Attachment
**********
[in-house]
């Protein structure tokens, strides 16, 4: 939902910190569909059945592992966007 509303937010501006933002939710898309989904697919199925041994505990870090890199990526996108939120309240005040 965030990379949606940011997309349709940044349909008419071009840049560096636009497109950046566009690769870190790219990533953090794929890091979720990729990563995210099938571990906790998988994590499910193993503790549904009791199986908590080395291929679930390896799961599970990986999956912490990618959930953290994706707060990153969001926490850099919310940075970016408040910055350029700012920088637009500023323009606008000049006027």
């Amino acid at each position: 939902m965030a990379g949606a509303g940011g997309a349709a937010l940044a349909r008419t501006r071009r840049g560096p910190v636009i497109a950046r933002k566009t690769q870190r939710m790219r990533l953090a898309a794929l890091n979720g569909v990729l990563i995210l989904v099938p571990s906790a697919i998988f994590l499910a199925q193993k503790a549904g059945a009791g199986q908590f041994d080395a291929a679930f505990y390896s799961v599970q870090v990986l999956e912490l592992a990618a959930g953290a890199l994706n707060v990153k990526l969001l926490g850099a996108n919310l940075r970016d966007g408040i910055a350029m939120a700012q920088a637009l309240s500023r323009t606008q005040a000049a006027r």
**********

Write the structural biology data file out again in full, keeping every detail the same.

[in-house]
């Protein structure tokens, strides 16, 4: 939902910190569909059945592992966007 509303937010501006933002939710898309989904697919199925041994505990870090890199990526996108939120309240005040 965030990379949606940011997309349709940044349909008419071009840049560096636009497109950046566009690769870190790219990533953090794929890091979720990729990563995210099938571990906790998988994590499910193993503790549904009791199986908590080395291929679930390896799961599970990986999956912490990618959930953290994706707060990153969001926490850099919310940075970016408040910055350029700012920088637009500023323009606008000049006027």
């Amino acid at each position: 939902m965030a990379g949606a509303g940011g997309a349709a937010l940044a349909r008419t501006r071009r840049g560096p910190v636009i497109a950046r933002k566009t690769q870190r939710m790219r990533l953090a898309a794929l890091n979720g569909v990729l990563i995210l989904v099938p571990s906790a697919i998988f994590l499910a199925q193993k503790a549904g059945a009791g199986q908590f041994d080395a291929a679930f505990y390896s799961v599970q870090v990986l999956e912490l592992a990618a959930g953290a890199l994706n707060v990153k990526l969001l926490g850099a996108n919310l940075r970016d966007g408040i910055a350029m939120a700012q920088a637009l309240s500023r323009t606008q005040a000049a006027r």